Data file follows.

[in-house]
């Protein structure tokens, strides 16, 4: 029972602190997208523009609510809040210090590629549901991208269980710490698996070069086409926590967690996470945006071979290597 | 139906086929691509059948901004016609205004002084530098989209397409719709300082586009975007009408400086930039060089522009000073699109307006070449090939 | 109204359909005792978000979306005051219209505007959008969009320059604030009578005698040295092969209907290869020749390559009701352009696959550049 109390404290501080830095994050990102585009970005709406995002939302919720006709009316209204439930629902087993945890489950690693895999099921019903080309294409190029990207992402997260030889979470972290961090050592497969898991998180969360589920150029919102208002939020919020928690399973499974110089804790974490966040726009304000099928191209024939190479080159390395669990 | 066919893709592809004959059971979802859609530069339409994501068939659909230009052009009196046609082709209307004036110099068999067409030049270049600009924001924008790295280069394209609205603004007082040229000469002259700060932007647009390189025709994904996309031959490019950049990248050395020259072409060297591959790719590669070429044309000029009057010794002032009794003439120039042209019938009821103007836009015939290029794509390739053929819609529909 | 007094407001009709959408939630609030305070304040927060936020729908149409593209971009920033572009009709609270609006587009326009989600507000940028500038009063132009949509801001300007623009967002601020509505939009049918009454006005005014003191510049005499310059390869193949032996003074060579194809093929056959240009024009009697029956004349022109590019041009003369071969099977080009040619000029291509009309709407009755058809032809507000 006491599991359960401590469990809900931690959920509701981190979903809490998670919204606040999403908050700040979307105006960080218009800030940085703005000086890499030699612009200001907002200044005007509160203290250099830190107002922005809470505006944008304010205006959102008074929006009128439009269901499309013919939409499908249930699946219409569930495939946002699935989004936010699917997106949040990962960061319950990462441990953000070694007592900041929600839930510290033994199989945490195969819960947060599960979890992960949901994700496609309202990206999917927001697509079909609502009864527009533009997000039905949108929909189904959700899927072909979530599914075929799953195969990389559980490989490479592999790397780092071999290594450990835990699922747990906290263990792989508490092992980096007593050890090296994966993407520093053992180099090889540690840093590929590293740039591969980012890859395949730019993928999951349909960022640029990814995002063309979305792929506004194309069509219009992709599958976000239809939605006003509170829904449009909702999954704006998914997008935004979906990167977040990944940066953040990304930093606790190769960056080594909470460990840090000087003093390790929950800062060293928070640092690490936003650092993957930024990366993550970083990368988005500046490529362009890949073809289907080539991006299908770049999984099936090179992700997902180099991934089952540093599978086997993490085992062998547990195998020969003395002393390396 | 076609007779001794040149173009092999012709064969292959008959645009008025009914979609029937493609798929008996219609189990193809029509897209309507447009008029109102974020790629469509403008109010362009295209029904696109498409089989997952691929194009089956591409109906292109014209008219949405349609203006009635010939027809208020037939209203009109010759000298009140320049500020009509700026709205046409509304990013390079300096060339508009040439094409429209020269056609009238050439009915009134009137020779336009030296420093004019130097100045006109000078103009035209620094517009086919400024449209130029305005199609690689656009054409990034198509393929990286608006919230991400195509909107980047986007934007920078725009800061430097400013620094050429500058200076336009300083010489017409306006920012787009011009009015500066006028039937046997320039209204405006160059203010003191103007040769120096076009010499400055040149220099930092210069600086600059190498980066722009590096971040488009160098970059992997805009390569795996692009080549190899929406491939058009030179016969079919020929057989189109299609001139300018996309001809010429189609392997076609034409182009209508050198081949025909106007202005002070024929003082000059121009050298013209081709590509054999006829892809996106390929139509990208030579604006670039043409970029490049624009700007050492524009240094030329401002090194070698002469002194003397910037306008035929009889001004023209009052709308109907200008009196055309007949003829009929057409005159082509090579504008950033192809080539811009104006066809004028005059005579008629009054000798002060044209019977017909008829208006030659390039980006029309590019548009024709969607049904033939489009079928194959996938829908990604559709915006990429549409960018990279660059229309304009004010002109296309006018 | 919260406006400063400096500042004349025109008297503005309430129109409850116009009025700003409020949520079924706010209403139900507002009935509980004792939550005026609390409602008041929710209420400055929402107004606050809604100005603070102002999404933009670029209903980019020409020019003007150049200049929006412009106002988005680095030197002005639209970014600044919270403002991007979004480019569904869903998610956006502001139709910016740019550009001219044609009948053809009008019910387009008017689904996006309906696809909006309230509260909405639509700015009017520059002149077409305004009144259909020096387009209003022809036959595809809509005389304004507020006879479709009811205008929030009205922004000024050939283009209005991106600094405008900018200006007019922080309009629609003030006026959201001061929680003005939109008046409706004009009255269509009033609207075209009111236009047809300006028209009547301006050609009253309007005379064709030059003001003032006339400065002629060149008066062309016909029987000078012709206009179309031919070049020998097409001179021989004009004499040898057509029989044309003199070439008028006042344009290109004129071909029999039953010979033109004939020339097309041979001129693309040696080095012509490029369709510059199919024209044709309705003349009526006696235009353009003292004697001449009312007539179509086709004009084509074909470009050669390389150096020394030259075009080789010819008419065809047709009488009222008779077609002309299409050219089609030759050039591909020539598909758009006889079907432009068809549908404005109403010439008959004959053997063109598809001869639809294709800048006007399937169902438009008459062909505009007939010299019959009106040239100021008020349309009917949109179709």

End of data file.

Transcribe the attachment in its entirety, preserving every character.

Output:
[in-house]
């Protein structure tokens, strides 16, 4: 029972602190997208523009609510809040210090590629549901991208269980710490698996070069086409926590967690996470945006071979290597 | 139906086929691509059948901004016609205004002084530098989209397409719709300082586009975007009408400086930039060089522009000073699109307006070449090939 | 109204359909005792978000979306005051219209505007959008969009320059604030009578005698040295092969209907290869020749390559009701352009696959550049 109390404290501080830095994050990102585009970005709406995002939302919720006709009316209204439930629902087993945890489950690693895999099921019903080309294409190029990207992402997260030889979470972290961090050592497969898991998180969360589920150029919102208002939020919020928690399973499974110089804790974490966040726009304000099928191209024939190479080159390395669990 | 066919893709592809004959059971979802859609530069339409994501068939659909230009052009009196046609082709209307004036110099068999067409030049270049600009924001924008790295280069394209609205603004007082040229000469002259700060932007647009390189025709994904996309031959490019950049990248050395020259072409060297591959790719590669070429044309000029009057010794002032009794003439120039042209019938009821103007836009015939290029794509390739053929819609529909 | 007094407001009709959408939630609030305070304040927060936020729908149409593209971009920033572009009709609270609006587009326009989600507000940028500038009063132009949509801001300007623009967002601020509505939009049918009454006005005014003191510049005499310059390869193949032996003074060579194809093929056959240009024009009697029956004349022109590019041009003369071969099977080009040619000029291509009309709407009755058809032809507000 006491599991359960401590469990809900931690959920509701981190979903809490998670919204606040999403908050700040979307105006960080218009800030940085703005000086890499030699612009200001907002200044005007509160203290250099830190107002922005809470505006944008304010205006959102008074929006009128439009269901499309013919939409499908249930699946219409569930495939946002699935989004936010699917997106949040990962960061319950990462441990953000070694007592900041929600839930510290033994199989945490195969819960947060599960979890992960949901994700496609309202990206999917927001697509079909609502009864527009533009997000039905949108929909189904959700899927072909979530599914075929799953195969990389559980490989490479592999790397780092071999290594450990835990699922747990906290263990792989508490092992980096007593050890090296994966993407520093053992180099090889540690840093590929590293740039591969980012890859395949730019993928999951349909960022640029990814995002063309979305792929506004194309069509219009992709599958976000239809939605006003509170829904449009909702999954704006998914997008935004979906990167977040990944940066953040990304930093606790190769960056080594909470460990840090000087003093390790929950800062060293928070640092690490936003650092993957930024990366993550970083990368988005500046490529362009890949073809289907080539991006299908770049999984099936090179992700997902180099991934089952540093599978086997993490085992062998547990195998020969003395002393390396 | 076609007779001794040149173009092999012709064969292959008959645009008025009914979609029937493609798929008996219609189990193809029509897209309507447009008029109102974020790629469509403008109010362009295209029904696109498409089989997952691929194009089956591409109906292109014209008219949405349609203006009635010939027809208020037939209203009109010759000298009140320049500020009509700026709205046409509304990013390079300096060339508009040439094409429209020269056609009238050439009915009134009137020779336009030296420093004019130097100045006109000078103009035209620094517009086919400024449209130029305005199609690689656009054409990034198509393929990286608006919230991400195509909107980047986007934007920078725009800061430097400013620094050429500058200076336009300083010489017409306006920012787009011009009015500066006028039937046997320039209204405006160059203010003191103007040769120096076009010499400055040149220099930092210069600086600059190498980066722009590096971040488009160098970059992997805009390569795996692009080549190899929406491939058009030179016969079919020929057989189109299609001139300018996309001809010429189609392997076609034409182009209508050198081949025909106007202005002070024929003082000059121009050298013209081709590509054999006829892809996106390929139509990208030579604006670039043409970029490049624009700007050492524009240094030329401002090194070698002469002194003397910037306008035929009889001004023209009052709308109907200008009196055309007949003829009929057409005159082509090579504008950033192809080539811009104006066809004028005059005579008629009054000798002060044209019977017909008829208006030659390039980006029309590019548009024709969607049904033939489009079928194959996938829908990604559709915006990429549409960018990279660059229309304009004010002109296309006018 | 919260406006400063400096500042004349025109008297503005309430129109409850116009009025700003409020949520079924706010209403139900507002009935509980004792939550005026609390409602008041929710209420400055929402107004606050809604100005603070102002999404933009670029209903980019020409020019003007150049200049929006412009106002988005680095030197002005639209970014600044919270403002991007979004480019569904869903998610956006502001139709910016740019550009001219044609009948053809009008019910387009008017689904996006309906696809909006309230509260909405639509700015009017520059002149077409305004009144259909020096387009209003022809036959595809809509005389304004507020006879479709009811205008929030009205922004000024050939283009209005991106600094405008900018200006007019922080309009629609003030006026959201001061929680003005939109008046409706004009009255269509009033609207075209009111236009047809300006028209009547301006050609009253309007005379064709030059003001003032006339400065002629060149008066062309016909029987000078012709206009179309031919070049020998097409001179021989004009004499040898057509029989044309003199070439008028006042344009290109004129071909029999039953010979033109004939020339097309041979001129693309040696080095012509490029369709510059199919024209044709309705003349009526006696235009353009003292004697001449009312007539179509086709004009084509074909470009050669390389150096020394030259075009080789010819008419065809047709009488009222008779077609002309299409050219089609030759050039591909020539598909758009006889079907432009068809549908404005109403010439008959004959053997063109598809001869639809294709800048006007399937169902438009008459062909505009007939010299019959009106040239100021008020349309009917949109179709």